What we have here are coexisting, competing yet related sets of values, ideologies even: the virtue of thrift vs. the virtue of patriotism. At this historical-cultural moment in the United States, the virtue of thrift is tied closely to the recession discourse and the “Jobs” trope people have been hammering for the past year(s). On the other hand, the virtue of patriotism [read: anti-China-ism] mandates that we buy U.S. made goods. This virtue is tied to the Jobs trope and the recession, as well. That hypothetical backlash would have been about excessive spending and anti-American consumer practices that “steal jobs” from hard-working stiffs. So basically, in this climate of competing ideologies, consumers can’t win. They will always be doing something antithetical to mainstream American discourse, which draws upon currently-held beliefs. (Those traitors!) This transcends to the larger scale as well, where Olympic officials can’t win, either. There is no right choice, because either one offends a deep-seated and currently harped-on ideology in America.

So you see, there’s no winning. Or rather, there is a winner, at least rhetorically, and that winner is America. (It’s also the loser, based on my argument, but the discourse will always position itself as drawing attention to how America should be winning. Maybe the real winner is capitalism.) This whole controversy–or rather, both of these controversies, the real and the hypothetical–is wrapped in the always-justifying “virtue” of Nationalism, which is really what the Olympic Games are all about.*

And the coverage of the Games, before, during, and after, is all about drumming up the controversies and human-interest stories that can be squeezed out of the sweaty towels of the competitors and turned into profit. There will always be hand wringing and finger-pointing. Newscasters gotta eat, too. Yay, capitalism!

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*Side-note: In grad school during my Transnational Ritual class, I made the mistake of pointing out that the Olympic Games totally mirrors the hegemonic system of nationalism around which the world is currently organized, man. In response, my professor basically called me childish for not just accepting this as the status quo. (He had a hard-on for the Olympics because it was his “field-site,” and he couldn’t really take any analysis of it that he hadn’t thought of himself, especially not a kommie-Gramscian one. …and I may have aided in his dressing-down of me by sporting pig-tails at the time. But this does not alter the fact that he was still an asshole.)

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Filed under Contemporary, Media

A Question on Appropriate Analytical Tactics

This question came to me during breakfast while watching a morning “news” show. I’d like to think they were doing a segment on consumer advocacy or reports, but it’s just as likely this thought came to me out of the blue:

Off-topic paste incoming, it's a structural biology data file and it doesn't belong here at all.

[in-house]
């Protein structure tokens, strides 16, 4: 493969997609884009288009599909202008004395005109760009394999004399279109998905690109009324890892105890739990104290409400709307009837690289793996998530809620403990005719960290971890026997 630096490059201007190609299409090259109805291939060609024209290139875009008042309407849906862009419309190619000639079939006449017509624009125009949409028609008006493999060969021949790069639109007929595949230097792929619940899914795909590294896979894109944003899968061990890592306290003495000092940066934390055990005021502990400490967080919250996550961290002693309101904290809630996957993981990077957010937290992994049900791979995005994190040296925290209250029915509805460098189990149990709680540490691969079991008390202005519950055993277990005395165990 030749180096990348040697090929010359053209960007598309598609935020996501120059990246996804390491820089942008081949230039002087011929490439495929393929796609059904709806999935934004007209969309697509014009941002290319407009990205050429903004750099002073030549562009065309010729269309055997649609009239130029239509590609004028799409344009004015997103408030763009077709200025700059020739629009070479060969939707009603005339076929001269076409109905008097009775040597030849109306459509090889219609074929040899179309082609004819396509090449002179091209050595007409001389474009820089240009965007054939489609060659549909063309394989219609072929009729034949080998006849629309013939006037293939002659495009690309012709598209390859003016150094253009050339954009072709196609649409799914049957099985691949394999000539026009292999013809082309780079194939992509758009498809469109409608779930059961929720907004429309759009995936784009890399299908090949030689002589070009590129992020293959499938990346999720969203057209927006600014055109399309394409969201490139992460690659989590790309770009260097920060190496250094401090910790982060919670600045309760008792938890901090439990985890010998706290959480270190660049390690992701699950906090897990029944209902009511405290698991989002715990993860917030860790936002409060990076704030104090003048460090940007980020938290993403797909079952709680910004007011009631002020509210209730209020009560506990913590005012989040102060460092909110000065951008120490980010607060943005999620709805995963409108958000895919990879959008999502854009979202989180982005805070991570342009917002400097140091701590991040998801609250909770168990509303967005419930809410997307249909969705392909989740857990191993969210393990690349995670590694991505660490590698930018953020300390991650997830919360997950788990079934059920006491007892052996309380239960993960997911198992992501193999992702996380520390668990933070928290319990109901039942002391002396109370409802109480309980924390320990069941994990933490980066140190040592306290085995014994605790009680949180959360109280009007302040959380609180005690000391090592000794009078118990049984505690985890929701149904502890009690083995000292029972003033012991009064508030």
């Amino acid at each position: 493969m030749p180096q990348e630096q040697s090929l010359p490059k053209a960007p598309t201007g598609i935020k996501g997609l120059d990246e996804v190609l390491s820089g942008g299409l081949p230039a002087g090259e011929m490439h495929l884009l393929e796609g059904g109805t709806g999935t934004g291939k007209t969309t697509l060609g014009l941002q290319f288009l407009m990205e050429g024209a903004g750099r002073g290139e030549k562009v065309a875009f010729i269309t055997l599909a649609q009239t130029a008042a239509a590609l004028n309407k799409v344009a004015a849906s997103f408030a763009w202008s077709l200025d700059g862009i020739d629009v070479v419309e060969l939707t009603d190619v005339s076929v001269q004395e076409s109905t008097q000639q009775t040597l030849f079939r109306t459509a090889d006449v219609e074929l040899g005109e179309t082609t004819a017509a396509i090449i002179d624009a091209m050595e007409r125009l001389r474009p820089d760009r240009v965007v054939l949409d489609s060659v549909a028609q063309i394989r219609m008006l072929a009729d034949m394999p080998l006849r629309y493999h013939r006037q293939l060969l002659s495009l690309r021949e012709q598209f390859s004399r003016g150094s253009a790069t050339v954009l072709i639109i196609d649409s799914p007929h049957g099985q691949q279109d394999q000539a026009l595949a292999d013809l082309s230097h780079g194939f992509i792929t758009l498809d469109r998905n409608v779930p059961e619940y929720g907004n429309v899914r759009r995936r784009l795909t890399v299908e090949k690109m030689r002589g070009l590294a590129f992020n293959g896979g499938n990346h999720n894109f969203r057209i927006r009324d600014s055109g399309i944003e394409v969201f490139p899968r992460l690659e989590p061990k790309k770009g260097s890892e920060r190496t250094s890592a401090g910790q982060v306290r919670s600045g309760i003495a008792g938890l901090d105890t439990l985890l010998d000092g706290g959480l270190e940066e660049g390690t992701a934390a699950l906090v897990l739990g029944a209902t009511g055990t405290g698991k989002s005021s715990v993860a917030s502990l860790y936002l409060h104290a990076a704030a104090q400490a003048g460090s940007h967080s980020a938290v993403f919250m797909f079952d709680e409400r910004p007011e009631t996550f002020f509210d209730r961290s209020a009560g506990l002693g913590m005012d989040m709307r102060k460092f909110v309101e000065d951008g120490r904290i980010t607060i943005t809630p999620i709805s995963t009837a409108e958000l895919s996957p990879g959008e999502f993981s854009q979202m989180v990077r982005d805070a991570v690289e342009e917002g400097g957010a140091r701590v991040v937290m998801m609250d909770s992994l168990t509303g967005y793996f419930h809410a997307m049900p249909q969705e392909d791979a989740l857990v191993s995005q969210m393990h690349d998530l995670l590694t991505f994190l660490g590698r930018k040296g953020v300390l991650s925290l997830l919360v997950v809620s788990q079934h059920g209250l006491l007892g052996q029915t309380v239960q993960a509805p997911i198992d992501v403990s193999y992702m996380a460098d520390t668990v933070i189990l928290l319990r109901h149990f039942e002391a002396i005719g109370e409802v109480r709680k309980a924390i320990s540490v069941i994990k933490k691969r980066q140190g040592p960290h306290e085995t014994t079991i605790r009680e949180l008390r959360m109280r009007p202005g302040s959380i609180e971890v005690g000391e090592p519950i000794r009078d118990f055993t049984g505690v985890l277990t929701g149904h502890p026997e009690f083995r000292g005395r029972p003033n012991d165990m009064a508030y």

In a consumer culture such as ours, is a Marxian analysis of the means and mode(s) of production still relevant? When the emphasis is so heavily on the consumer side, is it even useful to think of power in terms of who controls production? Or is the real power more in the hands of the hegemony, which convinces most of us that it is consumption that counts? And in any case, what does it say about our socio-economic system, about the state of things, that our main source of “power”–or at least the source most consciously realized and discussed–is consumptive?

In a sense, that’s not even power at all…although this is where I tend to slip back into Marx (is there a way to avoid it?)…but it’s not “real” power because it’s not just consumer demand that dictates production and makes companies rise and fall–it’s capitalist interest. That elusive yet pervasive “good” that we discursively (and mentally–subconsciously?) glorify yet only understand through well-worn metaphors and (misguided) faith. And it’s marketers who influence consumption patterns, by studying and exploiting them. It’s all related in a convoluted chain of powerful influences in the (ultimate?) service of increasing capital. And we consumers–the identity that all of us are encouraged to wear like a badge of honor–don’t have nearly the power we think we do.

But this does little to answer my original question about the relevance of a Marxian analysis in the face of our overwhelmingly consumerist society, because I just slipped so easily back into Marx up there. Almost too easily…Marx may be useful if only because he helps us dispel the hegemonic myths about the culture in which we live: a Marxian analysis helps us to see the production side of things that tends to be obscured, even as it is vaguely glorified in the “jobs” trope that is so in vogue right now. And of course there is always commodity fetishism, a big part of our consumer culture. But the working class has yet to come to mass consciousness, and I still want something that’s a better fit to describe what’s going on at the consumer level that’s so in the forefront of our national consciousness, while at the same time taking into account what is obscured by this focus on these gargantuan myths of the power of this hegemonically imposed and nearly-universally embraced identity. I want it all revealed and deconstructed and fit back together in a contemporarily sensical way.

Perhaps I need more Gramsci to understand what’s going on, but what I really want is an analytic that is for us–that is grounded in this culture and this time, not imposed from another, however appropriate or partially relevant it may seem. However well we try to make it fit. It just doesn’t do enough to completely understand what the hell is going on, here. And there probably is at least one, I’m just having some difficultly remember what it is. A little help, folks?

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Filed under Commodification, Contemporary, Power